The making of Cinderella’s wedding gown

Cinderella Dress Now and Then

It is common knowledge that the wedding dress is, arguably, the most important item for a wedding, but what happens when that dress is just as iconic as the matching glass slipper?

Walt Disney released Cinderella sixty-five years ago, but the magical fairy tale is headed back to the silver screen on March 13th as a live-action romance. This seeming trend of turning animated films into live-action movies has been catching flame quickly, but how does one compare the lively sparkling wedding dress of Cinderella’s animated dress to the new film version?

Costume designer Sandy Powell draws inspiration from the 19th century and the 1950s in order to reappropriate the look of the characters for director Kenneth Branagh’s remake. Powell is a three-time Oscar winner, and states she “wanted the costumes to be bold and have an explosion of color as if it were a picture book. But at the same time, I, [Powell], wanted the clothes to be true to each character and believable.”

Of course, what is “believable” in a fairy tale is often stretched far into the realm of not plausible. However, Powell put the “believe” in unbelievable. In Cinderella, Powell’s work has included a twelve-layer ball gown, a single dress that had more than 550 hours devoted to its creation, and eight pairs of shoes that are crafted from Swarovski crystal – none of which are worn by Cinderella herself.

“Creating the wedding dress was a challenge. Rather than try to make something even better than the ball gown, I had to do something completely different and simple,” Powell says. “I wanted the whole effect to be ephemeral and fine, so we went with an extreme-lined shape bodice with a long train.” The need for extravagance is often overstated in fairy tales; however, unlike the jaw-dropping, show-stopping blue ball gown Cinderella (Lily James from Downton Abbey) wears when she attends the Prince’s (Game of Thrones Richard Madden) ball, the wedding dress is much simpler – if you can believe that.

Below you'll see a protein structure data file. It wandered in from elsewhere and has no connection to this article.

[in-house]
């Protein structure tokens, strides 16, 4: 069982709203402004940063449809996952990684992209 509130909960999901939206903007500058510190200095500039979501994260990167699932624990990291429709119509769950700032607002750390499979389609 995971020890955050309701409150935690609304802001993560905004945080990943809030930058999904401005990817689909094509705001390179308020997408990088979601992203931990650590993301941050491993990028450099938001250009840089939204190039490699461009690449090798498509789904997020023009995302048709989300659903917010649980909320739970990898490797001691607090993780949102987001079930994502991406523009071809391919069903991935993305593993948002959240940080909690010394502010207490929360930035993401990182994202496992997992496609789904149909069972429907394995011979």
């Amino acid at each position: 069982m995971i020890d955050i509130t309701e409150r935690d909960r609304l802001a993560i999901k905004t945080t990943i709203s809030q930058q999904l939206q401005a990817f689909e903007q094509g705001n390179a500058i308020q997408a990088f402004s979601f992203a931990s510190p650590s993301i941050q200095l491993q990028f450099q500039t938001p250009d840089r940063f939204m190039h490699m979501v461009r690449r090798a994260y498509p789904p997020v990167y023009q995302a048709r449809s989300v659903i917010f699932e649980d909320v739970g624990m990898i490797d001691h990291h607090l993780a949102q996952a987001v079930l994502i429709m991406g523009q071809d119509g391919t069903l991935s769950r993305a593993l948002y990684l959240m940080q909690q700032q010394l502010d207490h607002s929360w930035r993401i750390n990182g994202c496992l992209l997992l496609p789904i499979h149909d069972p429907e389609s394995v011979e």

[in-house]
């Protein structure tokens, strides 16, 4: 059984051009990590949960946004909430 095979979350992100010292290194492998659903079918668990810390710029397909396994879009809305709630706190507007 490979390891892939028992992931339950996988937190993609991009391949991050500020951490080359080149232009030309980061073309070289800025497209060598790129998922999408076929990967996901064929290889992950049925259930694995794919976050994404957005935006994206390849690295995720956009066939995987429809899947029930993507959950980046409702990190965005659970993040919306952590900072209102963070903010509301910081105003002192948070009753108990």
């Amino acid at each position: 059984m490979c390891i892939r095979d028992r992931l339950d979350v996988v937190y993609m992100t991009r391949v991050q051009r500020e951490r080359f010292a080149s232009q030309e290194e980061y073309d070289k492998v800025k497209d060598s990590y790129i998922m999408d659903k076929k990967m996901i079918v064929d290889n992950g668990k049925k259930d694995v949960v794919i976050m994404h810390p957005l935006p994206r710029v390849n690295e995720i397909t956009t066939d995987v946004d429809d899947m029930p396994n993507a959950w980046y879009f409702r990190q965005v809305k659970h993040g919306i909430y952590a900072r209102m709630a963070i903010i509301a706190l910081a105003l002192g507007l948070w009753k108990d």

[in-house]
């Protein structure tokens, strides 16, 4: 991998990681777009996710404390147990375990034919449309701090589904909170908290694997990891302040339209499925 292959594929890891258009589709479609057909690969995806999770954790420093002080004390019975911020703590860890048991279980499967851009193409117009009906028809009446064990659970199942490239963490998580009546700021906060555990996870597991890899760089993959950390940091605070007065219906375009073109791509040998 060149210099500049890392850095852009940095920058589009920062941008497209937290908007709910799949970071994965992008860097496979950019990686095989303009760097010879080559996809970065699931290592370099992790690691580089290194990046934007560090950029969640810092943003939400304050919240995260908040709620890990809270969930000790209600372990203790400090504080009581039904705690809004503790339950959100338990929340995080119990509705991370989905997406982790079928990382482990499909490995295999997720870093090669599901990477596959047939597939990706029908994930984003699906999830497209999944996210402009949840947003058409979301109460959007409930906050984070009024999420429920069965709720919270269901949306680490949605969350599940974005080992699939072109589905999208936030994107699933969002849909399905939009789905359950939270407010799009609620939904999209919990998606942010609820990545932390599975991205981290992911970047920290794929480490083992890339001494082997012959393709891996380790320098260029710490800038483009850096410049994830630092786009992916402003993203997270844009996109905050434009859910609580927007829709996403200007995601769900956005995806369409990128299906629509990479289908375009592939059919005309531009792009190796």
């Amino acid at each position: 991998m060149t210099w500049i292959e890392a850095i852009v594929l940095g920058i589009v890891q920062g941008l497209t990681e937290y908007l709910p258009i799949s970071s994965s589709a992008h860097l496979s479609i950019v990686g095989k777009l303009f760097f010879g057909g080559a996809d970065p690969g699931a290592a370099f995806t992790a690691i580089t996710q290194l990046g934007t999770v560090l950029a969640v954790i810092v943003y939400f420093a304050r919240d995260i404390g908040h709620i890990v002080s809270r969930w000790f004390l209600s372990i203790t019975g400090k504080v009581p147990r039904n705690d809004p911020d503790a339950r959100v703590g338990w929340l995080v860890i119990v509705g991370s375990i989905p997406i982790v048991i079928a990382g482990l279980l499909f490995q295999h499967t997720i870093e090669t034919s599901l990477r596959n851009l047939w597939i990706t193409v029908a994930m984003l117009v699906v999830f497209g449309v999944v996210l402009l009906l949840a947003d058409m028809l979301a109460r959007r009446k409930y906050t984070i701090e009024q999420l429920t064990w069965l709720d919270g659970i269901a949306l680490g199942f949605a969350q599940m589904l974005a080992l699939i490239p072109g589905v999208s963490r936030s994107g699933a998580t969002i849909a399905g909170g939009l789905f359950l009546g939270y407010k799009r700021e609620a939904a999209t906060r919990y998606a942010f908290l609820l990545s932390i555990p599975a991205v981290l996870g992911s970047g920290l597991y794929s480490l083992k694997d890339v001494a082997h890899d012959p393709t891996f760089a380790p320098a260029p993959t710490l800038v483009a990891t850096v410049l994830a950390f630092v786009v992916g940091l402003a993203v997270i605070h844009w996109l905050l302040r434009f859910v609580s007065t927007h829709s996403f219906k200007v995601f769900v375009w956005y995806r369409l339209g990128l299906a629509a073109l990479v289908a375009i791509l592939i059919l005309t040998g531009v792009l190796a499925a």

Powell’s dress design is beige in color, long-sleeved, and made of a silk organza gown with a floral print – highly representative and archetypal of the simplicity of the princess-to-be, “I wanted her to stay modest and pure even though she was going to be a part of royalty.” Of course, if you change the integrity of Cinderella then you do not have the same storyline as the animated wonder.

How many people did it take to complete Cinderella’s wedding gown? Get this: sixteen people and a total of 550 hours. It took a month and a team of seamstresses to painstakingly cut, sew, and stitch together the to-the-floor-length gown. After that was all said and down, then a team of artists hand painted the intricate flowers onto the gown.

Sounds like a magical finished product right? Wrong.

During the photoshoot, James stood too close to a small electric heater and the dress caught on fire. “It was a disaster! The entire top layer was completely burned and it had to be redone. It wasn’t like, ‘Is Lily O.K.?’ All we were concerned about was the dress, because only one wedding dress was created due to time and budget,” says Powell.

I suppose you can say Powell really is a fairy godmother in this aspect because the entire top layer of the dress had to be reconstructed. I wonder if she ever considered using a team of helpful mice the second time around?

 

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Loren Mc Clain
Loren Mc Clain 47 posts

Heroes are out; villains have taken over. Lifetime member of E.V.I.L. -- if you don't understand that reference, shame on you --